The region is “incredibly geostrategic and environmentally important,” being both the gateway for advancing its Belt and Road (BRI) infrastructure project and a key water resource for China’s Asian neighbors. Known as the “roof of the world,” the plateau’s lofty height also adds to its strategic value in the regime’s bid to project military power globally.

“If you have your missiles up on the top of the plateau, you can hit anything,” he said.

Similar scenes are also unfolding in Xinjiang, the far-western region where an estimated 1 million Uyghurs are corralled in a network of internment camps in what the authorities have billed as part of a counter-terrorism campaign.

The regime has also shown “absolutely no mercy,” said Nury Turkel, an Uyghur American lawyer and the vice-chair of the U.S. Commission on International Religious Freedom.

“To the Chinese Communist Party, any organized religion, any practice of religion or belief, is perceived as a threat,” he said. “They’re perceived as a threat for the survival of the CCP.”

Epoch Times Photo
Cotton pickers harvest a crop of cotton at a field in Hami, in China’s far west Xinjiang region on Sept. 20, 2011. (STR/AFP/Getty Images)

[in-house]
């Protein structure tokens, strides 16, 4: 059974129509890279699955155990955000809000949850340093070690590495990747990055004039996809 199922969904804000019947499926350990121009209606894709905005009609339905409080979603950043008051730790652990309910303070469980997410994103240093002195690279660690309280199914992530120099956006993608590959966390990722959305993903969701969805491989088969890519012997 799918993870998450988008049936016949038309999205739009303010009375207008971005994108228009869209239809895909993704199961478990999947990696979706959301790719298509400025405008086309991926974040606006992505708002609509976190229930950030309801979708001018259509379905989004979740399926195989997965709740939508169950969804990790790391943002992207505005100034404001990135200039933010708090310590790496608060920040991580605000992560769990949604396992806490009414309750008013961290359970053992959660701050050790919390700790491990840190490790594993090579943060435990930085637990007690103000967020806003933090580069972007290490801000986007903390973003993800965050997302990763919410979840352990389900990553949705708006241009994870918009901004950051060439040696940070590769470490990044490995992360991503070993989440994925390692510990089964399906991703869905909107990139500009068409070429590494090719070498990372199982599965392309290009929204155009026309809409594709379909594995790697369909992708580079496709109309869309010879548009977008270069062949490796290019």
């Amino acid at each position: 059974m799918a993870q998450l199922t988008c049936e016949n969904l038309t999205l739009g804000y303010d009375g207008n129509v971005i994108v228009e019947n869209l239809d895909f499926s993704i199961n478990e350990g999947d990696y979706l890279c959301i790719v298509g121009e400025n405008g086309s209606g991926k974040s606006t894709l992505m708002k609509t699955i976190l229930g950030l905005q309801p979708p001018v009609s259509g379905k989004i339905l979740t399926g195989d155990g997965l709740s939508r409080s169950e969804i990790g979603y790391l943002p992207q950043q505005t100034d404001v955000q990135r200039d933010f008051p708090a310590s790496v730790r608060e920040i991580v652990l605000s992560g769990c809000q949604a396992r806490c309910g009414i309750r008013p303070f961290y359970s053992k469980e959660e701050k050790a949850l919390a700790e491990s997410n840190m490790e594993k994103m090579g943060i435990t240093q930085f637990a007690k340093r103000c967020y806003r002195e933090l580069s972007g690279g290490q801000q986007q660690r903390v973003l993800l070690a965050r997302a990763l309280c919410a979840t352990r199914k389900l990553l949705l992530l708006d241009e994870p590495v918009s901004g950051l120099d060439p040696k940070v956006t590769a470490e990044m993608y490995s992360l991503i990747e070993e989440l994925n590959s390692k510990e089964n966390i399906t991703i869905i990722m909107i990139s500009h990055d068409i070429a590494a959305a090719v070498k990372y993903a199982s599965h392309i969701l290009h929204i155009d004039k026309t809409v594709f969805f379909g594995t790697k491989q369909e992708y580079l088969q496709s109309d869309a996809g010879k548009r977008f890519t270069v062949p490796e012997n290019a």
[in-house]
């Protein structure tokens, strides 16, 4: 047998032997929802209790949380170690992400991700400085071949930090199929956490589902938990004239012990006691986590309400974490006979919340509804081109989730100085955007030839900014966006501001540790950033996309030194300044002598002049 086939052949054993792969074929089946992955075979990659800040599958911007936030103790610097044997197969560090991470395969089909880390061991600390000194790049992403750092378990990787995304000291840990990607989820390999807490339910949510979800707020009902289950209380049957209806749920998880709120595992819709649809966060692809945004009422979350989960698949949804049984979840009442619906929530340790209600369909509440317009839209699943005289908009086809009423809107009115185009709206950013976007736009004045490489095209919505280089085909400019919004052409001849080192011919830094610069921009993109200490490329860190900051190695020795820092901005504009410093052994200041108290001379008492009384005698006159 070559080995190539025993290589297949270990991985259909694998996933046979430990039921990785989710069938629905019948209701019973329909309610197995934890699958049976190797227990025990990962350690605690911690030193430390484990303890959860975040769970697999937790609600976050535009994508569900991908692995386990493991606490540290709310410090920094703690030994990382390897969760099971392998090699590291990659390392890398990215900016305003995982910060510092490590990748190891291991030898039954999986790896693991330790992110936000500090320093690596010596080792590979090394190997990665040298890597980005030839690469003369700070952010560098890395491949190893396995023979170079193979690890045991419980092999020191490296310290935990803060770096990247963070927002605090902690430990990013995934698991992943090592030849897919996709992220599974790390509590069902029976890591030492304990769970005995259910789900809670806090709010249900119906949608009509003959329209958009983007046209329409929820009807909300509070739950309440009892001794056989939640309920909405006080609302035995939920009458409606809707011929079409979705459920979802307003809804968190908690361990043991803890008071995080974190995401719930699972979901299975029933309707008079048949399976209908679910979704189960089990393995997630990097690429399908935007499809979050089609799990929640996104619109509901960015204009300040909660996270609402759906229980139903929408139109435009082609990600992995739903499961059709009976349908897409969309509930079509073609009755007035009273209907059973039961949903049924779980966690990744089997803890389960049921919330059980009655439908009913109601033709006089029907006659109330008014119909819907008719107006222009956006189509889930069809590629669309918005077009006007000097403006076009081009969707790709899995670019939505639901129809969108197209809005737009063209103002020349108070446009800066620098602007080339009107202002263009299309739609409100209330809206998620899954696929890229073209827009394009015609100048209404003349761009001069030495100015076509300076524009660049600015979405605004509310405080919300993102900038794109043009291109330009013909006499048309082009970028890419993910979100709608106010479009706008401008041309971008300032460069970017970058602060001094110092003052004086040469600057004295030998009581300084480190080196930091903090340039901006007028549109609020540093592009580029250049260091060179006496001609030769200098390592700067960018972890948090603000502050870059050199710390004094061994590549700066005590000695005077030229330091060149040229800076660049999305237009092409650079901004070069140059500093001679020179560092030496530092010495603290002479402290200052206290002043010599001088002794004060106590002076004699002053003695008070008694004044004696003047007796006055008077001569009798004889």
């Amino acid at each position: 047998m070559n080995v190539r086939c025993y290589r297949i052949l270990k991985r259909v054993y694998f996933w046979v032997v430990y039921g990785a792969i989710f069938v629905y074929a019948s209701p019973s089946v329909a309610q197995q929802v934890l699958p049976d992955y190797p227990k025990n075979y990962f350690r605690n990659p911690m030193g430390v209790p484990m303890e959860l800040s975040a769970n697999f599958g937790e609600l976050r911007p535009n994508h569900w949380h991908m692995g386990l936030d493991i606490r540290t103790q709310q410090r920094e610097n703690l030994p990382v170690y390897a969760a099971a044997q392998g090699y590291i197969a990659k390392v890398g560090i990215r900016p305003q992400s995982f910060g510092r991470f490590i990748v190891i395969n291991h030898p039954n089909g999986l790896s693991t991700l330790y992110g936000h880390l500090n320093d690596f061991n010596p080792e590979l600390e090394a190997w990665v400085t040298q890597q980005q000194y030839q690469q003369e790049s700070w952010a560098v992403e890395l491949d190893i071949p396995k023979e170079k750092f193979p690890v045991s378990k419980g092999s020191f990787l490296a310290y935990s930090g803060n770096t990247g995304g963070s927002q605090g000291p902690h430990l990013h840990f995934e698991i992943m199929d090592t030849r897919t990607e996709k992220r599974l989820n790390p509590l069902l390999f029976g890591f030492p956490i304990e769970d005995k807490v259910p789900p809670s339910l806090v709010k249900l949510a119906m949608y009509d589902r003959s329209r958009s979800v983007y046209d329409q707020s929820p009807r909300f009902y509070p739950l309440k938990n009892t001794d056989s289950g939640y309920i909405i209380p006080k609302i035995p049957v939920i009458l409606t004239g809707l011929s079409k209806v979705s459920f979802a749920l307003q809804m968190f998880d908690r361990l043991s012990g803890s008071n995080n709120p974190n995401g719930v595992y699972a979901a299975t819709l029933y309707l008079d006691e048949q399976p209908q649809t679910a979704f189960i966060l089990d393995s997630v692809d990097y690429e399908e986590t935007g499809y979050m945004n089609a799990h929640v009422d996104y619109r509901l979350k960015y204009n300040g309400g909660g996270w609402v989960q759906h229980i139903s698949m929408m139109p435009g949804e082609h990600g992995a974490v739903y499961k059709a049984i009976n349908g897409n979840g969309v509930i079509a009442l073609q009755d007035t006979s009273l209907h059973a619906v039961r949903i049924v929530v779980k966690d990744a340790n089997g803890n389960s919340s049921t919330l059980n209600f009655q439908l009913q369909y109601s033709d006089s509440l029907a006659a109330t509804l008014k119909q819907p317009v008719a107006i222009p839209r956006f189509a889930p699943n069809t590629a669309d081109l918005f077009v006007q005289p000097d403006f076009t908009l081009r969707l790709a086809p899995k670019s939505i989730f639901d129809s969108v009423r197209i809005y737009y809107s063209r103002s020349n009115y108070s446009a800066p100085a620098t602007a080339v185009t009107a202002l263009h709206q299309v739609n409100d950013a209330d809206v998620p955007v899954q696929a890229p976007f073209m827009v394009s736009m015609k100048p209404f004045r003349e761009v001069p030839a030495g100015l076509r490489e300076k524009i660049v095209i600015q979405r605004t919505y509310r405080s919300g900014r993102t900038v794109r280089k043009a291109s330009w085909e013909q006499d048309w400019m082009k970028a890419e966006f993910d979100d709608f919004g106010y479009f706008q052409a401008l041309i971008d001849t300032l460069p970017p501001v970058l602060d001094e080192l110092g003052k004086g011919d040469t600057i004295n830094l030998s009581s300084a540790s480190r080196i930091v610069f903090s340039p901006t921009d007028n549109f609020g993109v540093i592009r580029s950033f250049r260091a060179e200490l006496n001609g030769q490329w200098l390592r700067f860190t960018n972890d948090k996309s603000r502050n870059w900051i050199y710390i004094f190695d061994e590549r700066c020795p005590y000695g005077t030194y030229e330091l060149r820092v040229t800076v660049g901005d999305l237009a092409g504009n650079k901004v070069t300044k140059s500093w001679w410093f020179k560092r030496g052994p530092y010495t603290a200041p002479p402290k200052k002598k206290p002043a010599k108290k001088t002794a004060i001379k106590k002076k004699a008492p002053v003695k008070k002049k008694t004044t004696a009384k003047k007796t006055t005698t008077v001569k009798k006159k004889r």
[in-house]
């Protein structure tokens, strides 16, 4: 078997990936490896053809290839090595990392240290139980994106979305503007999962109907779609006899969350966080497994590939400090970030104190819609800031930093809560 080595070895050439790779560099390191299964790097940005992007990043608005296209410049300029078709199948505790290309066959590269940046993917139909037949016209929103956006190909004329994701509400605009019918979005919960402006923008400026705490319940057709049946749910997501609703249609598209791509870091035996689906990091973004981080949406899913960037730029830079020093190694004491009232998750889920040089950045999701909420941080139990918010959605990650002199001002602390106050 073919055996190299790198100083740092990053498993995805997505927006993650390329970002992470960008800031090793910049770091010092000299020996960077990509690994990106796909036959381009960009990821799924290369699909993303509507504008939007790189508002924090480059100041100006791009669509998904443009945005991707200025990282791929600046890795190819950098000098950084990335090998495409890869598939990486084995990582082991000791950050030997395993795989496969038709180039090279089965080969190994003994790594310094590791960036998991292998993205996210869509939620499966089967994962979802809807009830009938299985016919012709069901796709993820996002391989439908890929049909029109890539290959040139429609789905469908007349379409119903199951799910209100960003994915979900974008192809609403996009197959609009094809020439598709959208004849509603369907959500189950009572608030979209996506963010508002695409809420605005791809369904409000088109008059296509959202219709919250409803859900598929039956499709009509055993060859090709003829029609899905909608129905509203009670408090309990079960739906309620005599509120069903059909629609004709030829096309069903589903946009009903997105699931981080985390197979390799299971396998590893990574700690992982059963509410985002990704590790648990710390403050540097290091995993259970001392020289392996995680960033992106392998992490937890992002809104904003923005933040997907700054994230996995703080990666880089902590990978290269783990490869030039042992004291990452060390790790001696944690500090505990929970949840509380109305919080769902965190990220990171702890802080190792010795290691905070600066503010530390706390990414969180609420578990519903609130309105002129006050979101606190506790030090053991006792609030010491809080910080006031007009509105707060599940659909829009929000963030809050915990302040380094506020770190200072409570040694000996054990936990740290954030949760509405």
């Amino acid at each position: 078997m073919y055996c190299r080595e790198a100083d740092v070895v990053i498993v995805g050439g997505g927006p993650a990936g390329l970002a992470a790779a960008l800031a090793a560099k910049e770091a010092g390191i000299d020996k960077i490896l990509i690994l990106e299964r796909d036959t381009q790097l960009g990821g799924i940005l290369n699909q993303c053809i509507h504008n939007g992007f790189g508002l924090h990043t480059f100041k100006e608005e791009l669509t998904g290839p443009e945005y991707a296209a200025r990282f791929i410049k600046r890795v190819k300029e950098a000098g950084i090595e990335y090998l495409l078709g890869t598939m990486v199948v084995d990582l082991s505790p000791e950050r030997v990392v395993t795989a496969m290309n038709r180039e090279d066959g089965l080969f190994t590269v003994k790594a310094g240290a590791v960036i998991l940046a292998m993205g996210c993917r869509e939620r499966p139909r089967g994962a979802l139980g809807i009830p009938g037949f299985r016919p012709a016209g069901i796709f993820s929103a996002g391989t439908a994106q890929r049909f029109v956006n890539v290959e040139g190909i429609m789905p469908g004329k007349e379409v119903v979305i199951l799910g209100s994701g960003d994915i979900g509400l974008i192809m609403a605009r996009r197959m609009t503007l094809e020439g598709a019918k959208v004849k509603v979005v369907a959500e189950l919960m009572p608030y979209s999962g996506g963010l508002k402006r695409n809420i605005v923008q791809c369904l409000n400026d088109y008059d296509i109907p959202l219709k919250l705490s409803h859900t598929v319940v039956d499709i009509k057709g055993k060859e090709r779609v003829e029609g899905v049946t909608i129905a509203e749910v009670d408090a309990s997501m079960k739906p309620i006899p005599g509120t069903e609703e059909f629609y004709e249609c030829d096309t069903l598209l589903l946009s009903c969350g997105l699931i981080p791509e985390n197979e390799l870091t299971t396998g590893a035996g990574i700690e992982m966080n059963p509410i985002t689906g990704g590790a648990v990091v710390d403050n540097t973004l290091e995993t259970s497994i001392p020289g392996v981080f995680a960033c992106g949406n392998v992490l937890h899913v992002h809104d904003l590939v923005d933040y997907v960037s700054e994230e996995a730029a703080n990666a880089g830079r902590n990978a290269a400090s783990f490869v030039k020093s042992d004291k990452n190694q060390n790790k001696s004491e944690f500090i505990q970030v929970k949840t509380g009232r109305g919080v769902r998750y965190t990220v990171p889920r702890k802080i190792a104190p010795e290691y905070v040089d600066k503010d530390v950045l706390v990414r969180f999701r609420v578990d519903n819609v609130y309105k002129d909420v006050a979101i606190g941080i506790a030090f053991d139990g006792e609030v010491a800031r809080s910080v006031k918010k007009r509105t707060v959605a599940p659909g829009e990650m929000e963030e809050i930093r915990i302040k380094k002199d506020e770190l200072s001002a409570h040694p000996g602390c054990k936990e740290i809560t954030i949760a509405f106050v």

The Xinjiang region provides 85 percent of China’s cotton and about one-fifth of the world’s cotton supply, a major share of which is likely to be tainted with forced labor, according to the think tank Center for Global Policy.

Uyghur women in the Xinjiang camps have seen their treasured hair—grown long according to their tradition—shaved off. Some of this hair then became material for weaves and other beauty products later sold in the United States, survivors interviewed by The Epoch Times said.

In jails across China, toys, artificial flowers, cosmetics, and clothes are but some of the goods prisoners of conscience are forced to make for long grueling long hours each day, often with little to no pay, Falun Gong practitioners who escaped to the United States previously told The Epoch Times. 

And the implications of the regime’s human rights abuses will not stop at the Chinese borders, the experts said.

With China playing a major role in global supply chains, the regime has not hesitated to wield its economic power to hit back at Western criticism and bend American corporations to its will.

Earlier in the year, Beijing led on a boycott against major international apparel brands that had sought to avoid using Xinjiang cotton in their products, causing a dozen fashion brands to lose their Chinese brand ambassadors.

Nina Shea, a religious freedom expert at the Hudson Institute who moderated the panel, noted that when the Trump administration imposed tariffs on Chinese goods, U.S.-based Bible publishers that print tens of millions of Bibles in China sided with Beijing in lobbying Washington against the measure.

“It’s an alternative model of life and existence that the Chinese self-consciously are competing with against the liberal democratic model,” said Shea.

The plight of the Chinese religious communities, she and Destro said, deserves closer attention from America.

“These are being pioneered on these communities,” she said. “It’s coming to a place near you if we are not alerted to it.”